We commissioned Newcastle University to undertake research into what makes clinical and peer supervision effective.
This research identified the following ten characteristics as key for effective supervision.
You can also read the full research report.
Effective supervision infographic
- Supervision is based on mutual trust and respect.
- Supervisees are offered a choice of supervisor to secure a good match on a personal level, an expertise match and to meet cultural needs.
- Both supervisors and supervisees have a shared understanding of the purpose of the supervisory sessions.
- Supervision focuses on sharing and enhancing knowledge and skills to support professional development and improving service delivery.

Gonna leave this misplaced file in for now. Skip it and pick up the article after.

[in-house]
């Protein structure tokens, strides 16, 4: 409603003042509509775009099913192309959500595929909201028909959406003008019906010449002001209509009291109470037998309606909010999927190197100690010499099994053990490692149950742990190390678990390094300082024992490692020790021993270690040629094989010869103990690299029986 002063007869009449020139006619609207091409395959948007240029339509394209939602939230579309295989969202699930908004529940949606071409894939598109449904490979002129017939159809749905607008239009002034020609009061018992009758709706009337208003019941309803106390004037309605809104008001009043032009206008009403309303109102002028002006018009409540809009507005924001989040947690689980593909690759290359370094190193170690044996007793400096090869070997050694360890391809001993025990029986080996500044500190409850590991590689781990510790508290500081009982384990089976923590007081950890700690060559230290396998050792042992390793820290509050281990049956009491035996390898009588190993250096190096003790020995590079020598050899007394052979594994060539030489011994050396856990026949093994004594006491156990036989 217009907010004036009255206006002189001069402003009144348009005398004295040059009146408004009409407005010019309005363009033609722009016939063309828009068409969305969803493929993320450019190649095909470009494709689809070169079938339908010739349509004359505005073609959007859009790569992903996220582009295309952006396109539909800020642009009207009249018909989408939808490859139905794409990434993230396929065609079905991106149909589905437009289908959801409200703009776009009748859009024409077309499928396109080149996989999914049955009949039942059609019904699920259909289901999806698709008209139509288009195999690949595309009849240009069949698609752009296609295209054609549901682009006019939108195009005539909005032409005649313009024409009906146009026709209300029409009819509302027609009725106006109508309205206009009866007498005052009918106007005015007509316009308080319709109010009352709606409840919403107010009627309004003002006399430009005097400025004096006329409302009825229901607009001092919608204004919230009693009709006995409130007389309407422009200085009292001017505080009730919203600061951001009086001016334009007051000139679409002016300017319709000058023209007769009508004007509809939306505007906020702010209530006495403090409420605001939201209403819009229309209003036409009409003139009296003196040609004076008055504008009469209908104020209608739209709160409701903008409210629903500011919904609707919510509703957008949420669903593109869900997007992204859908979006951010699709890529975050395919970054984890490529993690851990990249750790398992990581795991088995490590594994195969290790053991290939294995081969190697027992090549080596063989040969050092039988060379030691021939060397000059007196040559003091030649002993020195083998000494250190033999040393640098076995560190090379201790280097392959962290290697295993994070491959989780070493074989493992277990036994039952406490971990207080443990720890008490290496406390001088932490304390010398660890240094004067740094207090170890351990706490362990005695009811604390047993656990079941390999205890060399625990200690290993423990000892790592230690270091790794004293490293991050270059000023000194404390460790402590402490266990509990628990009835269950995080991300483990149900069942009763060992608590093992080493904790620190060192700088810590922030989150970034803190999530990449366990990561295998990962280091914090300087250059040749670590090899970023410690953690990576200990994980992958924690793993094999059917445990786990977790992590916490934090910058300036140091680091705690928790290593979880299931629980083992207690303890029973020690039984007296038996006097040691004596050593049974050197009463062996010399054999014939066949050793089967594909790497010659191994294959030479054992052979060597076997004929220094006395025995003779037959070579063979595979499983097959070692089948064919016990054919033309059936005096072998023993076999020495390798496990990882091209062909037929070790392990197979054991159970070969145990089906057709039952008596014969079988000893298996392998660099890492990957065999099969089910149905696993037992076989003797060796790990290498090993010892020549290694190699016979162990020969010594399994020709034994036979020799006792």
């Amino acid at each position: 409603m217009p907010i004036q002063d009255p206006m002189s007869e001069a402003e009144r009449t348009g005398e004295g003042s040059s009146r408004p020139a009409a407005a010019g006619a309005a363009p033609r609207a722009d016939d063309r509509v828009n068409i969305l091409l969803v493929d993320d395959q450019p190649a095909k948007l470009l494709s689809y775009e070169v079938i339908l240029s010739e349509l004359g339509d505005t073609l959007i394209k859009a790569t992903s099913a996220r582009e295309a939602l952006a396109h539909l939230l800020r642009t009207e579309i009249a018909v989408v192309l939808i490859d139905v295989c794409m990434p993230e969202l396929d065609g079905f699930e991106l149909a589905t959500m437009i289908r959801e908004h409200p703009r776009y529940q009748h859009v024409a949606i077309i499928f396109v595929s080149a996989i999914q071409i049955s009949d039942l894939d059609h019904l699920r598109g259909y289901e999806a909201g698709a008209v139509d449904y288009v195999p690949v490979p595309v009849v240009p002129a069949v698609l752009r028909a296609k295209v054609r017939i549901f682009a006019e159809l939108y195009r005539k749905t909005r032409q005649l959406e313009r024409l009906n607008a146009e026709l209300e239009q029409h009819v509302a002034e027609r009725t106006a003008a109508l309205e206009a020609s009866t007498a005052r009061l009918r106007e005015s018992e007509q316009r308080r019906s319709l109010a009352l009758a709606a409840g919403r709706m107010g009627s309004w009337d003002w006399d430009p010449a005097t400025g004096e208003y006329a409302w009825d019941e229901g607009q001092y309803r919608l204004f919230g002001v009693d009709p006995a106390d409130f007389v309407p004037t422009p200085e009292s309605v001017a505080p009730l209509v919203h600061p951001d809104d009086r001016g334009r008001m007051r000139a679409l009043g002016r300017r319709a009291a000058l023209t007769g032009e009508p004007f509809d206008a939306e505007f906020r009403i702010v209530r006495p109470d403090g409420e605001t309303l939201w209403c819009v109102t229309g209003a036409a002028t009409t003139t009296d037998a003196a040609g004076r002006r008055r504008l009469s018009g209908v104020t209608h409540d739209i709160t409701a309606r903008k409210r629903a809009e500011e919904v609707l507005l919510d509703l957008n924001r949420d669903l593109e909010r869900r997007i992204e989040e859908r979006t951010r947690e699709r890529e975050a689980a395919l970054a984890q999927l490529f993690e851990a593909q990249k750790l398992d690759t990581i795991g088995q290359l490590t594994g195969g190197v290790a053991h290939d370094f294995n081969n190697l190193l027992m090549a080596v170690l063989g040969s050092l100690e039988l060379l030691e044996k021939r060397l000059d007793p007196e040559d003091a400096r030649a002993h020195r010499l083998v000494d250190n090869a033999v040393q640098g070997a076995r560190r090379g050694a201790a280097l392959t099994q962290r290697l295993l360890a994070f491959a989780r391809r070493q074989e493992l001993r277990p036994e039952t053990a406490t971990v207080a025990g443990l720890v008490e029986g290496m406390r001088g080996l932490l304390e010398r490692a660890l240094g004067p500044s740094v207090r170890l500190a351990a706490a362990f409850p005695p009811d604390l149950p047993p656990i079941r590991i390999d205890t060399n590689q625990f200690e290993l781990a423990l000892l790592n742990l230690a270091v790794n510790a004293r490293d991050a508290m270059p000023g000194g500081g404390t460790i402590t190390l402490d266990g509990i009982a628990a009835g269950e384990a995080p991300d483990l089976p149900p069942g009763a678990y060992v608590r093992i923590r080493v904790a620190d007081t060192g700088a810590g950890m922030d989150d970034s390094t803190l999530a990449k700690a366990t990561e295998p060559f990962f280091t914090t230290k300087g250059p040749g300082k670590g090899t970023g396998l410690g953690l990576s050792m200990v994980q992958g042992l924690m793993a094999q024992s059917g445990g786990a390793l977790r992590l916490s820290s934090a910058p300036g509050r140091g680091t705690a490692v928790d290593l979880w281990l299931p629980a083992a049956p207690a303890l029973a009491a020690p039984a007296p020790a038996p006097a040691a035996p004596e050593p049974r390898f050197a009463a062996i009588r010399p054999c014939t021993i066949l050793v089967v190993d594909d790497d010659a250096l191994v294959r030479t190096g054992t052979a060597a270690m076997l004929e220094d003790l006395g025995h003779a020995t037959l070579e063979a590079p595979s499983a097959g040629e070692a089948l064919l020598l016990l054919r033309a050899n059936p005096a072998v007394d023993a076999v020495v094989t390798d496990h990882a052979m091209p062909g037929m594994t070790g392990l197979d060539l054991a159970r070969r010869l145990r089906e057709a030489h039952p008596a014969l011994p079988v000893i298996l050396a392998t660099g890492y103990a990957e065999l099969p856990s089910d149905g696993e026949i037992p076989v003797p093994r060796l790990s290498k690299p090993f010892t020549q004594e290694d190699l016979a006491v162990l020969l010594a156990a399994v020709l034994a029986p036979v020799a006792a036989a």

- Supervision is regular and based on the needs of the individual, and ad hoc supervision is provided in cases of need.
- Supervisory models are based on the needs of the individual, such as one-to-one, group, internal or external or distance.
- The employer creates protected time, supervisor training and private space to facilitate the supervisory session.
- Training and feedback is provided for supervisors.
- Supervision is delivered using a flexible timetable, to ensure all staff have access to sessions, regardless of working patterns.
- Different types of supervision, including practice, professional and managerial supervision is delivered by different supervisors, or by those who are trained to manage the overlapping responsibility as both line manager and supervisor.
Page updated on: 27/09/2021